People can tell a lot by the sound of your voice—your mood, your hometown, and even whether you’re a friend or an enemy. Now, a group of French researchers has figured out which vocal intonations make a person sound more trustworthy or competent, using a new computer program that can transform the pitch patterns of our voices.
First, the researchers built their own voice processing software, which they used to create hundreds of random intonations of a recording of the word “bonjour”—“hello” in French—by both male and female speakers. Then, they asked two groups of about 20 volunteers each to listen to about 700 pairs of recordings; they used their responses to reconstruct optimal pitch patterns for both trustworthiness and competence.
The team found that listeners clearly associated specific intonations with each social trait, regardless of their own gender or that of the speaker, they reported this week in the Proceedings of the National Academy of Sciences.
The differences between recordings are subtle; in the lab, it almost seems that the listeners are just picking randomly, says study co-author Jean-Julien Aucouturier of CNRS, France’s national research agency in Paris. “They can’t explain [their choices], but they all have the same mental representation in their head,” he adds. One consistent feature of competent voices was that they would descend in pitch; trustworthy voices would rise quickly at the end of the word.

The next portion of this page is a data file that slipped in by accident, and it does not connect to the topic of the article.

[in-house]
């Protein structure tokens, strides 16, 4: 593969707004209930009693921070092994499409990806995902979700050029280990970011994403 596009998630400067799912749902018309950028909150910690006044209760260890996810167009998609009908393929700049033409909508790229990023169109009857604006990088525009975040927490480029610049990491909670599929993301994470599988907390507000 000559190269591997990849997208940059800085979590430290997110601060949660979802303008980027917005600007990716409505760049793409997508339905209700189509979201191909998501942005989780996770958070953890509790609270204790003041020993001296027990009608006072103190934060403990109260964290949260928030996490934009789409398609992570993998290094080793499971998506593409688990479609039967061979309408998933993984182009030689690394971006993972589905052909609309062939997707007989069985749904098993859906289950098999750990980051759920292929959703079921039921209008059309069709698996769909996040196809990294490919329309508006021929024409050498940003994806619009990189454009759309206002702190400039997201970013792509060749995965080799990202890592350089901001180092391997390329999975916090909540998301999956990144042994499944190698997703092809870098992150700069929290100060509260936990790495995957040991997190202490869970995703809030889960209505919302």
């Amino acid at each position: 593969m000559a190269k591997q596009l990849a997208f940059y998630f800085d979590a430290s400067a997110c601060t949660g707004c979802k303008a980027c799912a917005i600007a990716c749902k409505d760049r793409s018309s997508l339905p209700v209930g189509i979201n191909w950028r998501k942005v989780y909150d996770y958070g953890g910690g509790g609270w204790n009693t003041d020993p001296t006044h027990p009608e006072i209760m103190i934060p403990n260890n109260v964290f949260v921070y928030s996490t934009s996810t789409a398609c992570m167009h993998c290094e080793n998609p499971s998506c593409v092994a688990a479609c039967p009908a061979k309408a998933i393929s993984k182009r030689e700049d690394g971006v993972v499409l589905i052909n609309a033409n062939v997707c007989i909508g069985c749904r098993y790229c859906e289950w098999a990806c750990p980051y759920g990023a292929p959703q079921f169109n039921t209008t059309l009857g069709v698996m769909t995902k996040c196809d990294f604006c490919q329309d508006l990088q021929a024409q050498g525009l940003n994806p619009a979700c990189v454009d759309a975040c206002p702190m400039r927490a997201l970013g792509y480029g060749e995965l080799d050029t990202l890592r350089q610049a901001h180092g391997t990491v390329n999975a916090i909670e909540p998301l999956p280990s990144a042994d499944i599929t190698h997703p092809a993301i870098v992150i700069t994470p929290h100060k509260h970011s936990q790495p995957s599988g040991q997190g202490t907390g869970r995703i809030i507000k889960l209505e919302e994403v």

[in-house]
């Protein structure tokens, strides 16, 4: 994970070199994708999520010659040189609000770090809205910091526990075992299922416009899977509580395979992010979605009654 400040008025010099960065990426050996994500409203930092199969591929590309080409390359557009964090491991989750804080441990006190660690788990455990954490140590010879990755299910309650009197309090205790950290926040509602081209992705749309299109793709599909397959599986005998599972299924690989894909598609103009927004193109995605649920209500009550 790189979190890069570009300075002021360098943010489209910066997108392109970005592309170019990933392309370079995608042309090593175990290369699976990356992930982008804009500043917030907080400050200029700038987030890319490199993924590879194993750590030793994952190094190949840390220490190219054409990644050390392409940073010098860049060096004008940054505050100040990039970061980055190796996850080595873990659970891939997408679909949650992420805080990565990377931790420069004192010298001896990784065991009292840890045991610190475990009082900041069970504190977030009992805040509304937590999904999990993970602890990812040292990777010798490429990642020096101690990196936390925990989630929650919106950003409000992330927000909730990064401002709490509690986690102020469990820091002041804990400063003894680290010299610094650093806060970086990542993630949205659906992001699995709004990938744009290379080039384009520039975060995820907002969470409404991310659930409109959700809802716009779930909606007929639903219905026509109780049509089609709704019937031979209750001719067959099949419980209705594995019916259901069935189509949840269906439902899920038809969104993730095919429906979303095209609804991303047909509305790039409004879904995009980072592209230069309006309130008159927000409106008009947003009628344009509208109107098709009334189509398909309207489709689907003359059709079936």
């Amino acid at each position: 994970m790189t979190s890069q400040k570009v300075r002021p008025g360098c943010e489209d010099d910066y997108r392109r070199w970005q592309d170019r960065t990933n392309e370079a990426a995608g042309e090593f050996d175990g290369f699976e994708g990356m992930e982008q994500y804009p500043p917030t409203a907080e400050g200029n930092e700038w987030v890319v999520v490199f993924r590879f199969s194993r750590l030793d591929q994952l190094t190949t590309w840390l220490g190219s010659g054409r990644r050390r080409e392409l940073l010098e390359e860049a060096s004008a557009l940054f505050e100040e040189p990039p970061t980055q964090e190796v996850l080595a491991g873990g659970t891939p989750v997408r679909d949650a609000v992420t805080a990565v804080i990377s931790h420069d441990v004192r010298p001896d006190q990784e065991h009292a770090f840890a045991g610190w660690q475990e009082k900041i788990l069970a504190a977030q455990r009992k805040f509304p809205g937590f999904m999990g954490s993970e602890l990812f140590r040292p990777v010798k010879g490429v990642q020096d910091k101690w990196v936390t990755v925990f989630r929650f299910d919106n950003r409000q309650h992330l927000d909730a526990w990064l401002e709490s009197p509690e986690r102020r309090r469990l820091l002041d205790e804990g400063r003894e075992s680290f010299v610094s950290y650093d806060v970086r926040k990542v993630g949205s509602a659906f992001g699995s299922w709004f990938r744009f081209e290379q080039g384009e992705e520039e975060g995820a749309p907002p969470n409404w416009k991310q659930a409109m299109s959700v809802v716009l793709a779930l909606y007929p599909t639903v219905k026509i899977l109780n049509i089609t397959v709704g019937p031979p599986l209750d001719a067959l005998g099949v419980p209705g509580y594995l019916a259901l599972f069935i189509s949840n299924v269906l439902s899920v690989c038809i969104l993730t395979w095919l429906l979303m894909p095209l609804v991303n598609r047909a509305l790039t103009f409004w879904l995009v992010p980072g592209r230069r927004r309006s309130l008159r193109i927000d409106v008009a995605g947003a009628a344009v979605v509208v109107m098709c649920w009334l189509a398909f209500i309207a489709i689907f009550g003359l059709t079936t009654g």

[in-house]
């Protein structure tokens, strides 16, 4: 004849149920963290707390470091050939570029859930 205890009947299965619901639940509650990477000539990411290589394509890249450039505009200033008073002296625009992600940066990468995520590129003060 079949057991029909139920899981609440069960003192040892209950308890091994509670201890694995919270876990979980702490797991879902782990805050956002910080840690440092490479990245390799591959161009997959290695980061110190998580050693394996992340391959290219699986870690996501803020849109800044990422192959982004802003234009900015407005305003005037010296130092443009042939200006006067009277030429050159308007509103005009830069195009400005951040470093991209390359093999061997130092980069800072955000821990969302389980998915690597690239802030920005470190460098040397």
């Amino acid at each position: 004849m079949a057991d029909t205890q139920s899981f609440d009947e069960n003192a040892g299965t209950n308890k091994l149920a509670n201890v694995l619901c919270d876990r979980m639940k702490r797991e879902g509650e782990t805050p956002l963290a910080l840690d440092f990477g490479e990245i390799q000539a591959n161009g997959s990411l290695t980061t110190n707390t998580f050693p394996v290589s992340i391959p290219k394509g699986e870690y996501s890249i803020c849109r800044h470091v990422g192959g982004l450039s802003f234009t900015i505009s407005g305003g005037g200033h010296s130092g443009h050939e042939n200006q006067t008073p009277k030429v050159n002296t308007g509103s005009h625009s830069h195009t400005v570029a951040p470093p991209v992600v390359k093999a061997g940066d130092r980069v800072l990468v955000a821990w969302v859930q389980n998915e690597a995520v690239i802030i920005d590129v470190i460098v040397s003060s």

Because the different intonations are generated by a software (freely available to other researchers, and to anyone who wants to play with it) rather than an actor, the method could be applied to other languages or cultures. It could also be used one day to assess brain stroke patients, who typically have difficulty making social judgements based on a person’s intonation.